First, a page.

Storyteller shares Lakota culture

Jon Jordan shows a group an authentic Lakota "baby carriage" at the Midwest Museum of Natural History in Sycamore, Ill. on Thursday, Oct. 18, 2012.
Jon Jordan shows a group an authentic Lakota "baby carriage" at the Midwest Museum of Natural History in Sycamore, Ill. on Thursday, Oct. 18, 2012.


According to Jon Jordan, that is a popular Lakota Sioux expression meaning “it is so.” It’s also a way of signifying that a Lakota story, which are often quite long, is finished.

Jordan shared a number of stories from his Lakota ancestors in a program at the Midwest Museum of Natural History in Sycamore on Thursday, Oct. 18. The program was part of the DeKalb Public Library’s month-long Big Read Program.

“Stories are echoes from the past,” library community relations manager Edith Craig said in a news release.

Jordan founded Spirit of the Eagle Presentations 15 years ago to share the history and culture of Native American plains people.

“We didn’t have a written language,” said Jordan.

“Our stories were spoken. They explain why things are the way they are. The stories were meant to entertain, but also to teach.”

After graduating from Western Illinois University, Jordan became a teacher, but quit after a couple of years.

“I loved teaching, but it wasn’t what I wanted to teach,” he said. “I wanted to teach about my tradition.”

Now a substitute  teacher in the Plainfield School District, the Joliet man is primarily a professional storyteller, visiting schools, libraries and other groups throughout the Midwest, telling stories and using artifacts to show how the Lakota people lived on the Great Plains.

Among the stories he told last week were tales of how a young boy’s faith was rewarded with the horse, which made tracking buffalo easier; how the Butterfly Chief defeated the North Wind to create the changing of the leaves every fall; and why wolves howl at the stars – mainly in revenge for one star carrying a love-sick wolf into the heavens and then letting him fall to earth.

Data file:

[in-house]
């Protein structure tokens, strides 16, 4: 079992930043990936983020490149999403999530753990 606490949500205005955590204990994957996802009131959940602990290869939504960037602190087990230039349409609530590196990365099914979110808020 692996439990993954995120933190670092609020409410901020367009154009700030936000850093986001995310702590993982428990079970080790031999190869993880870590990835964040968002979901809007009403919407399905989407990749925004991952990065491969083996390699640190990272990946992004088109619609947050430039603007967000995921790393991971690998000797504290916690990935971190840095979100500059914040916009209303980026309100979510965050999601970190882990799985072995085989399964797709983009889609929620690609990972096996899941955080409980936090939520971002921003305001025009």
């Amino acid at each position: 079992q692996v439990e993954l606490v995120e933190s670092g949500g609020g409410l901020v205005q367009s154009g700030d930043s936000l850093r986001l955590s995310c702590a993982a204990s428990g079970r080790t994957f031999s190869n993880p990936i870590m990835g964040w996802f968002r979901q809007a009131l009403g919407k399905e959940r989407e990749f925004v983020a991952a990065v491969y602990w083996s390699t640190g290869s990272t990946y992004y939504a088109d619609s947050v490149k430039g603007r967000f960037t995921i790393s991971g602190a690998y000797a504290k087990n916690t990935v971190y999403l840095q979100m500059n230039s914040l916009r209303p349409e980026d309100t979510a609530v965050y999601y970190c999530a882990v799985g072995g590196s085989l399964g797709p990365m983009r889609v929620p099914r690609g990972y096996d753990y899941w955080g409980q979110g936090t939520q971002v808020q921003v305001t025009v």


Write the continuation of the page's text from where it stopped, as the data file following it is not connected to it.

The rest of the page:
Mainly, he spoke about the buffalo and its importance to the Lakota.

After explaining how the Lakota often tricked the buffalo, which didn’t have great eyesight, Jordan said the Lakota used virtually every part of the animal. Besides food, clothing and shelter, there were a number of other uses for its body parts. The tail, for instance, could be hung in a tepee for decoration or to determine which direction the wind was blowing. Depending on their size, bones could be used for brushes, beads and even toys for children. The horns could be used for drinking cups or boiled down and twisted into spoons.

“It showed respect (to  the buffalo), using every part of it,” Jordan said. “They gave us everything. We felt if we didn’t appreciate it, the buffalo would disappear and we would cease to exist.”

Jordan noted that the Lakota didn’t think of themselves as better than any of the animals they hunted.

“We called them the Buffalo Nation, or the Wolf Nation,” he said.

Loading more